Very late that night, as I was going to sleep (at around 2:00 A.M.), I received a call from Msgr. Paul Cuison. “Habemus Papam!” he excitedly informed me. We had to wait for an hour with our eyes fixed on the TV screen before we saw the newly-elected Pope emerging onto the balcony of St. Peter’s Basilica. Pope Francis of Argentina brought immense joy to my day. I forgot for a while my family’s predicament.
            In prayer, I began to grope for the meaning of all these. At the writing of this article, I seem to understand. Coincidence, says Albert Einstein, is God’s way of staying anonymous. Two striking data converge: my late biological father’s birthday and the election of my spiritual father, Pope Francis. God is telling me that despite the tragedy, He is still a Father to me. He will never let us down. We may have lost all our belongings but never the truth that we are God’s children.
            For this reason, we cling to Him more firmly and most especially in times of adversity. We have been stripped of worldly things for us to trust only in Him, in His loving, fatherly providence. Human heart can easily get distracted. Oftentimes, too much attachment to earthly goods could easily swerve our hearts from the path that God wants us to tread. Adversities can be God’s wake up call. But God is so faithful that He does not try us beyond our capacity Cfr. 1 Cor 10: 13).
            Job said, “The Lord gave and the Lord has taken away; may the name of the Lord be praised” (Job 1: 21). We must thank the Lord for whatever happens in our life. We must always remember that God is a loving Father. If He allows trials, they are intended for our purification. God can write straight with crooked lines. We must learn to be patient in times of adversity as we are also grateful in times of prosperity.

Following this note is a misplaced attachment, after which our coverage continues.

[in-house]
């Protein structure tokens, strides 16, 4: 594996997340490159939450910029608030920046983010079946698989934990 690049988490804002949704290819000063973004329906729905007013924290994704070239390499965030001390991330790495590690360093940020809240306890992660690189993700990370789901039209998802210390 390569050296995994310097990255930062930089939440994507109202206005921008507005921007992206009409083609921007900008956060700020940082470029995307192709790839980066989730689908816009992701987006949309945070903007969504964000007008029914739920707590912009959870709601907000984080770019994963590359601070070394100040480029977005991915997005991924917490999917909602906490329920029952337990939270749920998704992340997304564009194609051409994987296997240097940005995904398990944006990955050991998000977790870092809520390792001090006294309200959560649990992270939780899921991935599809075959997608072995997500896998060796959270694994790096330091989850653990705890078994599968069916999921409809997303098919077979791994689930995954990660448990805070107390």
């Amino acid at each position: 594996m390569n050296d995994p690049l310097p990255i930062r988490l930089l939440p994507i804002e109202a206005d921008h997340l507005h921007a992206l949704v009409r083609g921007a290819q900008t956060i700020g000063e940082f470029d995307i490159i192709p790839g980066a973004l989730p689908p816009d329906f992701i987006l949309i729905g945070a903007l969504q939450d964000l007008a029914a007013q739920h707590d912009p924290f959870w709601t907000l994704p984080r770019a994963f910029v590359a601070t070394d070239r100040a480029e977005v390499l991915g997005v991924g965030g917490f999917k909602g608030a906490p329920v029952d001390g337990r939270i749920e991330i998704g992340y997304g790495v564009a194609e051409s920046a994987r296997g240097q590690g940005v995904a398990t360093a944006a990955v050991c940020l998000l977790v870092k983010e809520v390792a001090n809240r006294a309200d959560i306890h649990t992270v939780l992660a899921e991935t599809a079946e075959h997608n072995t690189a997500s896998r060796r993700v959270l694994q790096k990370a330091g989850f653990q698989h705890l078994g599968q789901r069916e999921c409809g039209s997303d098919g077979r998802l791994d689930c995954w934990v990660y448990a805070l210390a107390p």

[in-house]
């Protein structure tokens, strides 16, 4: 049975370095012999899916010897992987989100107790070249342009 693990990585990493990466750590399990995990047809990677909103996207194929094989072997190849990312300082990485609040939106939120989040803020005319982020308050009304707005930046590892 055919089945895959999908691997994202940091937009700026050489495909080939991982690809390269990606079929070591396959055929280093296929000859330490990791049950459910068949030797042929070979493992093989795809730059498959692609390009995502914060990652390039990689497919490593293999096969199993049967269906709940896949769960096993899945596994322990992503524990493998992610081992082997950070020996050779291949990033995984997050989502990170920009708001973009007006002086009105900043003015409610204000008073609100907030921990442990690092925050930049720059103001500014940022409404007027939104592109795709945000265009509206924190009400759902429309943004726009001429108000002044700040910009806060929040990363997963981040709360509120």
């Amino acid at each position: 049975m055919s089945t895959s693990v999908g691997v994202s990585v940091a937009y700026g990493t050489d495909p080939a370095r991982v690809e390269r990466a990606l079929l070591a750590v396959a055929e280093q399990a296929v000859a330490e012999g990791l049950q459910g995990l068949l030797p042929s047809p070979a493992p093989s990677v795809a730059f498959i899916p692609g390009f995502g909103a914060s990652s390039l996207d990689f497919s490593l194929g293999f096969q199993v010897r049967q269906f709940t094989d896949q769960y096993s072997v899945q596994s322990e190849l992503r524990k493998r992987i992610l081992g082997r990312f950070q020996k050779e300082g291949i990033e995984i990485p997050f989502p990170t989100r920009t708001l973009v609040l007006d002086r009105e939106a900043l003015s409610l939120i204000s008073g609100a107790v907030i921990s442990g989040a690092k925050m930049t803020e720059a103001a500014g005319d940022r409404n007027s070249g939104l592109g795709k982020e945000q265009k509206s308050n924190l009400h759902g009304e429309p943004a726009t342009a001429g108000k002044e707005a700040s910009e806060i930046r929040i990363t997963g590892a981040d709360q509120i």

Tuesday, March 5, 2013

Why the RH law can never be catholic?

            Pardon my insistence of this issue. But there’s an erroneous thought that goes around today insisting on the compatibility of the RH law with Catholic doctrines. While I admit that the RH law issue is already irritating to tackle about, what is more irritating is the fact that RH law advocates, who could not make Catholics pro-RH, are now trying to make the RH law catholic.
            In clarifying this question, I am simply doing my ministry as a priest, that is, to “proclaim the message, in season and out of season” (Cfr. 2 Tim 4:2). It is because, today, as in the time of St. Paul, some “people will not put up with sound doctrine, but having itching ears, they will accumulate for themselves teachers to suit their own desires, and will turn away from listening to the truth and wander away to myths” (2 Tim 4: 3-4).